Assessing security issues
The first thing to do is to assess where your home is most vulnerable. Automated door locks and remote access to alarm controls may be at the top of the list. If you want to keep track of family members and service contractors, video surveillance on your smart phone may be another priority.
Although there are DIY systems available that make loud noises when sensors are triggered, monitored security provides the best protection. It will send a signal to a central-monitoring station each time it is activated, such as when door or window contacts are broken, or when a presence in the building is detected. When the sensors are tripped, the monitoring system will dispatch the appropriate authority—be it police, fire, or medics—to your property.
A professional home-security company can help you assess your home’s vulnerabilities and provide solutions that fit your budget. To find a reputable one, get referrals from family, friends, or your local law enforcement agency. Check references and the Better Business Bureau to evaluate their work history.
What professionals look for
When a homeowner calls a home-security company, the company’s first step will be to schedule a visit to your home to assess the property.
“We are looking for things as soon as we enter the neighborhood,” said McKinney. “Are power and security lines above ground? Is there shrubbery covering windows? Is the exterior well lit? We teach our sales teams to think about how they would get in.”
Since doors are the number-one targets for burglar entries, consider installing sensors on all of your exterior doors. Windows are also prone to break-ins, so the ideal solution is to put a sensor on each window. If that becomes cost prohibitive, consider placing a motion sensor and glass-breakage detectors in each room.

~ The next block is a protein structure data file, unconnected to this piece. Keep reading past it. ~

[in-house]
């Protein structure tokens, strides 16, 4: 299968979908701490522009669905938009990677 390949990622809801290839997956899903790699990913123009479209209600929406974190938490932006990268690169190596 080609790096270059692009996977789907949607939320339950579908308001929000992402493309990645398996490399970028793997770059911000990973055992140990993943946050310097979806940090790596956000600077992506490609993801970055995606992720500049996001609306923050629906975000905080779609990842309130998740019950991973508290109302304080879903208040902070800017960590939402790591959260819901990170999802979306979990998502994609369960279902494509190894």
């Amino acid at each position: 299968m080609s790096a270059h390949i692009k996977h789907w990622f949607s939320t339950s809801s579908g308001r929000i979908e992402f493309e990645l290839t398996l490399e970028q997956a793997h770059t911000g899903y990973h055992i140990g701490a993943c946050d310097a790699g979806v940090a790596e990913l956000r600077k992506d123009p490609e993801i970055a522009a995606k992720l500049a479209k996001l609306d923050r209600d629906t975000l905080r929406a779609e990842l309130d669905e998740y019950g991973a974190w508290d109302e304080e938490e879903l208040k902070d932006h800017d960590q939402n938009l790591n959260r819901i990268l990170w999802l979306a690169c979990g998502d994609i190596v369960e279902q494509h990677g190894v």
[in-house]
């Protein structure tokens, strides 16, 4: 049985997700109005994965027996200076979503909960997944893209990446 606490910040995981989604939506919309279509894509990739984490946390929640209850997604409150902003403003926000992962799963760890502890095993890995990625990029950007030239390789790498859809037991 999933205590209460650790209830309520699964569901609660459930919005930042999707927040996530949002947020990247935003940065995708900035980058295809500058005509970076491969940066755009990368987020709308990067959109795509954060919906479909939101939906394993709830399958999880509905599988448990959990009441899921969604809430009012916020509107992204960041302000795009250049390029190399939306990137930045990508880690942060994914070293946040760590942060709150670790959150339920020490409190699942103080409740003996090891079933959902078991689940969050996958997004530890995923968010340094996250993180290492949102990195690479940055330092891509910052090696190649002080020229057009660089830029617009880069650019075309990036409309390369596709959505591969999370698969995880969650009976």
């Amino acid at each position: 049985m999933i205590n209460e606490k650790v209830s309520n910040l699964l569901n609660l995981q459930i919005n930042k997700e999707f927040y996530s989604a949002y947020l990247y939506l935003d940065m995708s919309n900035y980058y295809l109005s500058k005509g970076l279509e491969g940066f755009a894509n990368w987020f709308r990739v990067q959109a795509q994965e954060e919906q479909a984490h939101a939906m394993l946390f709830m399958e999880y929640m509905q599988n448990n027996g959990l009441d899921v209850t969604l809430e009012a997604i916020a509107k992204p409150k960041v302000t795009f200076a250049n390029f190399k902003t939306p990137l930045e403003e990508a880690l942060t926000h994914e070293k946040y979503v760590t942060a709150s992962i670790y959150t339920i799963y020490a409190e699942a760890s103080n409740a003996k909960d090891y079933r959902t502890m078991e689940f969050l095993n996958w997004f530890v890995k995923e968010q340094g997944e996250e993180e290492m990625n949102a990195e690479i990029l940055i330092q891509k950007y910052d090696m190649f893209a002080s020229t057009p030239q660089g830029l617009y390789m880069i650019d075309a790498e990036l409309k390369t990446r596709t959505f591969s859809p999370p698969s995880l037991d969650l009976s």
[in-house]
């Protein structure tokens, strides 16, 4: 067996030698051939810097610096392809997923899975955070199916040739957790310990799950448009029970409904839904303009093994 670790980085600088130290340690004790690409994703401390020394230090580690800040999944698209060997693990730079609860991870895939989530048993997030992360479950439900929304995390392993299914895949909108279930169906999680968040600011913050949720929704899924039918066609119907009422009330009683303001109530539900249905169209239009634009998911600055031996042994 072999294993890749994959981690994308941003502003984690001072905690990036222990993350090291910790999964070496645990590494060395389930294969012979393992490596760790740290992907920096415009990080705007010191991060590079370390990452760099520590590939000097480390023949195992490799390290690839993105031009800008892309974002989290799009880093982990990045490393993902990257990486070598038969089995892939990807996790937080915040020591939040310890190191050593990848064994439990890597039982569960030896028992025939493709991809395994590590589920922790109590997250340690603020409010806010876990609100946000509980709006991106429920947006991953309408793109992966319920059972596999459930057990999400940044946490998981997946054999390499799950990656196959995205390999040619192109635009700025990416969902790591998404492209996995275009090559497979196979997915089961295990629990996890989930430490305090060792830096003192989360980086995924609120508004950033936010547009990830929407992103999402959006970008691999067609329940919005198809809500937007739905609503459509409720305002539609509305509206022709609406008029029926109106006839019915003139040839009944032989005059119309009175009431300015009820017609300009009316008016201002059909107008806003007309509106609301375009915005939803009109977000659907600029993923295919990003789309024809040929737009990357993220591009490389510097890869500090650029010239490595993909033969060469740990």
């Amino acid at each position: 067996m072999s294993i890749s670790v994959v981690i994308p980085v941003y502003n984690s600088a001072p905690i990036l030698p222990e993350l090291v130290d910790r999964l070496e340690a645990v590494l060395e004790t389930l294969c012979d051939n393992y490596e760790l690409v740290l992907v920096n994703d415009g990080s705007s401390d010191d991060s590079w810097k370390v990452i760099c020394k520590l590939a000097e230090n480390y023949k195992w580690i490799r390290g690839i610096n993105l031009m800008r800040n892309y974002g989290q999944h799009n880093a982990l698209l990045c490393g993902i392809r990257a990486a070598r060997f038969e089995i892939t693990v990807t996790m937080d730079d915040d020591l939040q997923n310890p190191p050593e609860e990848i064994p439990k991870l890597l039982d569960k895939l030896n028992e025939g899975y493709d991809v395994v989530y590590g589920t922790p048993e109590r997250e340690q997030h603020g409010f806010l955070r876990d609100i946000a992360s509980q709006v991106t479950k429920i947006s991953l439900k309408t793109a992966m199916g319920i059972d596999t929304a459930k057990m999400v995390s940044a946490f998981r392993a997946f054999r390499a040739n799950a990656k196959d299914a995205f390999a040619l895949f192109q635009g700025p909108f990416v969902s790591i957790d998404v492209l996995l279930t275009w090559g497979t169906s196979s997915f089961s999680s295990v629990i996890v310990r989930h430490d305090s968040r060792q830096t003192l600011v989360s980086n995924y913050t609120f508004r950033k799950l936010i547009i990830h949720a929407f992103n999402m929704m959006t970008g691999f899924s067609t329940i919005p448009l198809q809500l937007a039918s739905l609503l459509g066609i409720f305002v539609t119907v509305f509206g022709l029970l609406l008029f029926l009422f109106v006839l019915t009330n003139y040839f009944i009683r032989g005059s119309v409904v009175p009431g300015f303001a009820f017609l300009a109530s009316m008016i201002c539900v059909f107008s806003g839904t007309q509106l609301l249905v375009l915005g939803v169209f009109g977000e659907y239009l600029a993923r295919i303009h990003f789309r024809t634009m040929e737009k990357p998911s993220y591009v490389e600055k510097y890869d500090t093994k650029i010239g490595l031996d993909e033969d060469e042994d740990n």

Hard-wired vs. wireless
Traditional alarms are hard-wired into a home’s electrical system; there is no need to worry about replacing or recharging batteries. Professional installers tend to use hard-wired systems. These systems usually take several days to install because installers will need to run cabling from the main control panel throughout the house.
Combination or partial-wire systems require the control panel to be wired into the main electricity supply. However, many systems provide the option to run off a built-in rechargeable battery, allowing the panel to be removed and recharged when necessary. The combination provides a backup in case, for example, a power outage cuts off electricity to the house, or the batteries in the remote system die. These can take a day or two to install.
Wireless systems can be set up in just a few hours because there are no wires to run. The main control panel, door and window contacts, and glass-breakage and infrared detectors are all battery operated, which means you have to keep replacing or recharging batteries as needed.
The best time to install a hard-wire security system is during a remodel, when you can freely hard-wire key components. If you’re not remodeling, it’s best to look into the combination or wireless route.
“Everything we have that is hard-wired at ADT is also available in a wireless capacity as well,” McKinney said. “We are amenable to that application, and in some mid-century modern homes it’s difficult to get wires from point A to point B, so we use wireless devices to accomplish that.”